Is no historical figure safe from gender ideology?
Too many women have been written out of history, their work forgotten or attributed to men. One of the triumphs of 1970s feminism was to rediscover neglected female authors and artists, restoring the reputations of everyone from the painter Artemisia Gentileschi — subject of a recent exhibition at the National Gallery in London — to the novelist Antonia White. So it’s infuriating to see the process going into reverse, thanks to a campaign by trans activists to claim famous women as transgender.
The latest target is Louisa May Alcott, author of Little Women. ‘Did the Mother of Young Adult Literature Identify As a Man?’ asks an opinion piece in the New York Times. I’m not sure that ‘young adult literature’ was a thing in the 1860s and I doubt whether any human being ‘identified’ as anything — man, woman, St. Bernard — until the last decade. But the paper is evidently back on message, showcasing trans ideology after a recent article dared to question the use of puberty blockers in gender non-conforming children.
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The most popular character in Little Women, Jo March, is exactly that. She has been adored by girls ever since the novel was published, with a climactic scene in which Jo refuses the marriage proposal that was supposed to be the cherished prize of every Victorian woman. She expressed Alcott’s own frustration about the limitations imposed on women at a time when separate sex roles were believed to be immutable.
For gender warriors, however, such feminist stirrings must mean something else. The real purpose of the NYT article is to ask a much more explosive question, which doesn’t appear until the fourth paragraph: ‘Is Alcott best understood as a trans man?’ The answer is obviously ‘no’ but the paper is coy about the identity of the author, Peyton Thomas. He says he is writing a novel described as ‘a contemporary interpretation of Little Women’, but the NYT doesn’t mention the fact that Thomas is a trans man.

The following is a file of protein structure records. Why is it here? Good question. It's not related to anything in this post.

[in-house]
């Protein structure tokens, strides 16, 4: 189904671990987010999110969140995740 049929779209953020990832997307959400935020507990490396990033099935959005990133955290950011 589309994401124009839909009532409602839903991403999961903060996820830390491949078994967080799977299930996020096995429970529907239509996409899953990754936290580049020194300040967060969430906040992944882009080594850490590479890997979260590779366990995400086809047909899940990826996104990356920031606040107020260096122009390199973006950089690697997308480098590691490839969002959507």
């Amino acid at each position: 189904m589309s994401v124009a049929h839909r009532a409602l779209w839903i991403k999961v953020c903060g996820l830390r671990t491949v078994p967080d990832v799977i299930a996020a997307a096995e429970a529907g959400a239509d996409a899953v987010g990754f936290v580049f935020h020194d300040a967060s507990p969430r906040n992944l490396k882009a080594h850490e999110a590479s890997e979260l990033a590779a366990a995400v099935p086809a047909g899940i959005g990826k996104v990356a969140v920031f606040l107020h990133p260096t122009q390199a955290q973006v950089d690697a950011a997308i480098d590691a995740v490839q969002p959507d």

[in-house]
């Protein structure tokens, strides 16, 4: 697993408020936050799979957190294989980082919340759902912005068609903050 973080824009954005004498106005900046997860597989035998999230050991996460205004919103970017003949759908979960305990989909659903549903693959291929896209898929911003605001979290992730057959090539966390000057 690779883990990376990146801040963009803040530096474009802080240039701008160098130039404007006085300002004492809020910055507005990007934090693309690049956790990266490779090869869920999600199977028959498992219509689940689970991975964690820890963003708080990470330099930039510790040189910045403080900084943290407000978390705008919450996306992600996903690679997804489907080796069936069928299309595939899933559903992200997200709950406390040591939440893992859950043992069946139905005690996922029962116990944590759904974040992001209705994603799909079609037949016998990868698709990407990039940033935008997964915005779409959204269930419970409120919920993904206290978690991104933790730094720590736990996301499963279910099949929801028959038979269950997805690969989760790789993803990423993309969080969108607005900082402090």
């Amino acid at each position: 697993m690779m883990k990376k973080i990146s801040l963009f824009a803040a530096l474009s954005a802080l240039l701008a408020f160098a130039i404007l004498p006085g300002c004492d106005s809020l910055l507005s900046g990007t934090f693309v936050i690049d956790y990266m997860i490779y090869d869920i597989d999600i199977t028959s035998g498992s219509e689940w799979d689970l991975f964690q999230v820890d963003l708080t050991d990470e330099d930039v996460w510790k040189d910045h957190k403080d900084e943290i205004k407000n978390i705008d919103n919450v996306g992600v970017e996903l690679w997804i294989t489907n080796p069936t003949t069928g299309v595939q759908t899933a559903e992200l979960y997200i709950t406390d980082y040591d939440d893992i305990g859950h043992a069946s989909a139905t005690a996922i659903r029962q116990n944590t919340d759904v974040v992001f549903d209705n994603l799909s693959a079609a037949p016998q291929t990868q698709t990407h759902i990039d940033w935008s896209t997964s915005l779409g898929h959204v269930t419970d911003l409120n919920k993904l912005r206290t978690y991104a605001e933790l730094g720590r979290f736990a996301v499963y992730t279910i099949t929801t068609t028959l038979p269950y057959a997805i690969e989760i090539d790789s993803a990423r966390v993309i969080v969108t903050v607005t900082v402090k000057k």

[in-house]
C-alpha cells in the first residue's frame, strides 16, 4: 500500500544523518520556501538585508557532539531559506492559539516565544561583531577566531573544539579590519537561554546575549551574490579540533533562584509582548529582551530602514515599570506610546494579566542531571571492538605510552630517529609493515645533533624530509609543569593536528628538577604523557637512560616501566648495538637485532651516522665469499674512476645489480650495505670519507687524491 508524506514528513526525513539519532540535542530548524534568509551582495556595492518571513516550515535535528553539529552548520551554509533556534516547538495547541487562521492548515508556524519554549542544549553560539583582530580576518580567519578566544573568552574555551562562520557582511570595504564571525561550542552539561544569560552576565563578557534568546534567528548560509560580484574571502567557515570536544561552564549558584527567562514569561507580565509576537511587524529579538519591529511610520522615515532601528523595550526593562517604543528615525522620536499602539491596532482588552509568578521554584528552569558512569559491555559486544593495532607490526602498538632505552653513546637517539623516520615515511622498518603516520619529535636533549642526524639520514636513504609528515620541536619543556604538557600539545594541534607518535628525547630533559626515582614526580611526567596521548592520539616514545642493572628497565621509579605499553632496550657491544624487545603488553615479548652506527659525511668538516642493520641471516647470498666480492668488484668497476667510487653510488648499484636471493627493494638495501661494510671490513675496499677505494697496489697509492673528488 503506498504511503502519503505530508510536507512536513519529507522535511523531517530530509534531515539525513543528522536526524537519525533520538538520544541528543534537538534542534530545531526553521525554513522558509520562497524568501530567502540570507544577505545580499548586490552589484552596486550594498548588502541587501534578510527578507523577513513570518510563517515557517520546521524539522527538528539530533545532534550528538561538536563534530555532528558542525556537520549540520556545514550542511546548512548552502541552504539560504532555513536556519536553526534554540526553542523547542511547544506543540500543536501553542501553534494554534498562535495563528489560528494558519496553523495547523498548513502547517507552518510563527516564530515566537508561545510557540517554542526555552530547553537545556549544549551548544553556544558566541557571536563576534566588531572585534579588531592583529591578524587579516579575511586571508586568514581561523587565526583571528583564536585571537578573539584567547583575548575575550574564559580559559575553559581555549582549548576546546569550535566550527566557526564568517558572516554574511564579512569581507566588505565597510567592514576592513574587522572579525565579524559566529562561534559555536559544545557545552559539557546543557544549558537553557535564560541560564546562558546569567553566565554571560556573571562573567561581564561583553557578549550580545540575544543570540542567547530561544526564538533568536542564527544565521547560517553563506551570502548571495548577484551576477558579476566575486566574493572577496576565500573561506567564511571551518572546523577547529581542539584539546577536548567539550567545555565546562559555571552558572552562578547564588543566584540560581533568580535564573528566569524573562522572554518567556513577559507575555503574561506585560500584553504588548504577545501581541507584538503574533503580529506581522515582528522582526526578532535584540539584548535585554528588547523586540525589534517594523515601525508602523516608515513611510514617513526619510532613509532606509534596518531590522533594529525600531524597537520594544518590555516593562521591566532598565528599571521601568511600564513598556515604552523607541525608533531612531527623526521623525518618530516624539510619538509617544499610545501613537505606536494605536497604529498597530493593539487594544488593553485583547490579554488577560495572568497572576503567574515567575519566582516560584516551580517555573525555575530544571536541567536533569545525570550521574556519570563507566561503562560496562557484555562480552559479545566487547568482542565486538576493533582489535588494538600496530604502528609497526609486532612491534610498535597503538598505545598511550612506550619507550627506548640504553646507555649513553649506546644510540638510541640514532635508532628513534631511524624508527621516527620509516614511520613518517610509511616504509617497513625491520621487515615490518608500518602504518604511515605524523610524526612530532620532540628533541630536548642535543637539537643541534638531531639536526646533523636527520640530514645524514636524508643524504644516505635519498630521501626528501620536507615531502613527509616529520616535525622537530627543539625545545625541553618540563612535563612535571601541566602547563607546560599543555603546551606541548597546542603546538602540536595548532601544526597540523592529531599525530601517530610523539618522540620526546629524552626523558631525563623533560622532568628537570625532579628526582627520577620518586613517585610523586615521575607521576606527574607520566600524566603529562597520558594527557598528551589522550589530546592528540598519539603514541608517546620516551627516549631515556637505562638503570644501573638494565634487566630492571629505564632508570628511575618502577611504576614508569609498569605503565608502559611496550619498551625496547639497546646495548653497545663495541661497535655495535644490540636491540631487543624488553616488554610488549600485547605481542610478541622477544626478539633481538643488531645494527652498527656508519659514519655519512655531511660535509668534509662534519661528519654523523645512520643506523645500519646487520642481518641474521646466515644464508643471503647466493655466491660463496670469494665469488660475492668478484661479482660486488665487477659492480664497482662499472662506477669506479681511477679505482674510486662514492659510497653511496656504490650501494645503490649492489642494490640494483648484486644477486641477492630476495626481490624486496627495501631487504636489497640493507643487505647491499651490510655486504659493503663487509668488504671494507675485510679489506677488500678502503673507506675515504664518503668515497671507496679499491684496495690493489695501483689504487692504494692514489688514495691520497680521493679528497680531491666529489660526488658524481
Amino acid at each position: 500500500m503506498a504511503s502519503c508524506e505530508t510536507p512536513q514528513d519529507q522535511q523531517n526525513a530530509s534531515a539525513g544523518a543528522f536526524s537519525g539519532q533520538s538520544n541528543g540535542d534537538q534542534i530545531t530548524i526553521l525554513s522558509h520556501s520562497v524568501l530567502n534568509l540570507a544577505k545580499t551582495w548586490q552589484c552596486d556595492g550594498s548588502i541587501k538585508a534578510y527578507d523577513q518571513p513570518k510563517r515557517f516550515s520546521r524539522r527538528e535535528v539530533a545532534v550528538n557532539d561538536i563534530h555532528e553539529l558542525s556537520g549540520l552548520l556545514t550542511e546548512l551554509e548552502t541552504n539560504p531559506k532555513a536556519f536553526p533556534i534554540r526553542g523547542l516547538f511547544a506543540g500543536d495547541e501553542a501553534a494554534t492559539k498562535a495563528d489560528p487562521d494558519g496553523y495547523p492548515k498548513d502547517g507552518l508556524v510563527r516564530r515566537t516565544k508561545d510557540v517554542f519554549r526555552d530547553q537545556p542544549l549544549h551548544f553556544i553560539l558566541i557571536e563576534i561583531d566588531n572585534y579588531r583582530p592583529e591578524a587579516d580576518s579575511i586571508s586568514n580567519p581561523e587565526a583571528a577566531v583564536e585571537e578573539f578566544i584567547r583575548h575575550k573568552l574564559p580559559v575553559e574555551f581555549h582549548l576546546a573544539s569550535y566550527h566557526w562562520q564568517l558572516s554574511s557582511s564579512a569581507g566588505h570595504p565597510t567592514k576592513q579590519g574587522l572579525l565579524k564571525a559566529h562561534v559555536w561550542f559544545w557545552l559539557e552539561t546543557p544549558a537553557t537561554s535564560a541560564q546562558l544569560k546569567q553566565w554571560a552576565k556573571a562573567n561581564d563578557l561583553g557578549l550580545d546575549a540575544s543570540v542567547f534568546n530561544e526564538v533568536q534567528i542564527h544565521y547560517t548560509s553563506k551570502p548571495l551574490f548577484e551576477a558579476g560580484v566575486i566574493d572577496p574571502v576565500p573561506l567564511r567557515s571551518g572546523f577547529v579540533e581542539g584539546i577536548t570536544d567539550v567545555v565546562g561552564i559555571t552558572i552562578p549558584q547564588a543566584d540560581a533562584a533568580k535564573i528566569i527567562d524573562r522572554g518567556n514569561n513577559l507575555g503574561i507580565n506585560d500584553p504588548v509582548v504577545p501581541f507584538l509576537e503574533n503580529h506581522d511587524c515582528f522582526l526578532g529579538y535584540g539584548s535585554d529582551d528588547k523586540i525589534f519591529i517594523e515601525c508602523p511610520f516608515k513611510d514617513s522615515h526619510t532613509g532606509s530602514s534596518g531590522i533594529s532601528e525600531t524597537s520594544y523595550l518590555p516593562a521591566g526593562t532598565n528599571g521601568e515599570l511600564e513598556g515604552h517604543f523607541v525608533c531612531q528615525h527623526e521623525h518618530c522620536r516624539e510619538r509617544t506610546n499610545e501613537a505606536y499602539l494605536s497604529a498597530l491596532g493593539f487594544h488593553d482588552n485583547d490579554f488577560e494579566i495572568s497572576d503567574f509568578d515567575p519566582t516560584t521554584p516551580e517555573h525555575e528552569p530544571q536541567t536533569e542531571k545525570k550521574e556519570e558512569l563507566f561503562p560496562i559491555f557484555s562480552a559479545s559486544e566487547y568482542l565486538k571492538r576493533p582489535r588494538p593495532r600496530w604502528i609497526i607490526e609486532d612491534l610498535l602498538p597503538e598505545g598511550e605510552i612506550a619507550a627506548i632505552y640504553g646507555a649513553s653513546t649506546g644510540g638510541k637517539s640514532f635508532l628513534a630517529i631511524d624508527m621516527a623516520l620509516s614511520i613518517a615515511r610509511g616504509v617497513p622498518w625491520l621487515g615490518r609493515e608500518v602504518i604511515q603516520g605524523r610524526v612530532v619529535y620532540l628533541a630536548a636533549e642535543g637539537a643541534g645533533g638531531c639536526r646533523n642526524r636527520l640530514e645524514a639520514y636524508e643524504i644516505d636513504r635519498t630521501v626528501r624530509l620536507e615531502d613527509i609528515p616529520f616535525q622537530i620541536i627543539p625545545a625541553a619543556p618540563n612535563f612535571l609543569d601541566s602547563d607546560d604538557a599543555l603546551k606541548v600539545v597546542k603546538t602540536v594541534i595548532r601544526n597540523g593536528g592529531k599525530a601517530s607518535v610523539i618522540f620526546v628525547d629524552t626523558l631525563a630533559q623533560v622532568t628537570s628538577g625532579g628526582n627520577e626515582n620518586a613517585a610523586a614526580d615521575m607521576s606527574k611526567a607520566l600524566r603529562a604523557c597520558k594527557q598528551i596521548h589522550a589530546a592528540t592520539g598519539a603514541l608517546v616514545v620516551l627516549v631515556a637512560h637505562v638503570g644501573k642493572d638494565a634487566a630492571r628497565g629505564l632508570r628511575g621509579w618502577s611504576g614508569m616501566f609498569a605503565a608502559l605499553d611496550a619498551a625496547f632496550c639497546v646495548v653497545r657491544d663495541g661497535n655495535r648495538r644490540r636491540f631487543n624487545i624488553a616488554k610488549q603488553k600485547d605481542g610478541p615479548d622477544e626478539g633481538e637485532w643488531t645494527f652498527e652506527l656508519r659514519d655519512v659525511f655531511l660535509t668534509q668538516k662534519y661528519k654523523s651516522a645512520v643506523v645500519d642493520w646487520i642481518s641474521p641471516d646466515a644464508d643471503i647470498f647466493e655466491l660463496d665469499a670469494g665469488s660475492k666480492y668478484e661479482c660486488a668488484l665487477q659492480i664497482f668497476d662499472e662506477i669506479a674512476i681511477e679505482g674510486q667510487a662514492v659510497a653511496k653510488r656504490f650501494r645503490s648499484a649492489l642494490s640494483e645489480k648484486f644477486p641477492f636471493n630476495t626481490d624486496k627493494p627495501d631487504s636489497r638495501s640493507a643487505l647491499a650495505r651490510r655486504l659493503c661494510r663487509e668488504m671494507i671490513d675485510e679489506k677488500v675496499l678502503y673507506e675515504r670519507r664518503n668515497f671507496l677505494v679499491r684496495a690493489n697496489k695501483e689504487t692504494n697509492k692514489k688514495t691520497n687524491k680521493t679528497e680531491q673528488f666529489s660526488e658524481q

‘I haven’t yet seen an adaptation that gives Jo the gift of transition she’s spent 154 years begging for,’ Thomas wrote in an earlier article for the Oprah Daily website. ‘So I’m writing my own.’ (There may, I think, be quite a bit of projection going on here.)
Alcott was known as Lou to her family, talked about having ‘a boy’s spirit’ and said she longed to be a man. She might have felt very differently if she had been born in another century, when many more occupations were open to women, but that doesn’t suit the trans agenda. ‘Why not take Lou at his word?’ Thomas demands in the NYT.
I assume that the use of a male pronoun for a celebrated female author is intended to be daring and clever, but it’s actually erasure. No historical figure is safe from an ideology so invested in traditional sex roles that it insists successful women from the past must have been…something else. Joan of Arc got the treatment earlier this year, in a production at the Globe Theatre in London that presented her as non-binary and used they/them pronouns.
This practice of trans-ing famous women from the past exposes the suffocating orthodoxy at the heart of gender ideology. It presents history as a dressing-up box, full of female figures just waiting to be stripped and dressed as men. Famous women are disappearing before our eyes — and it’s misogyny in its purest form.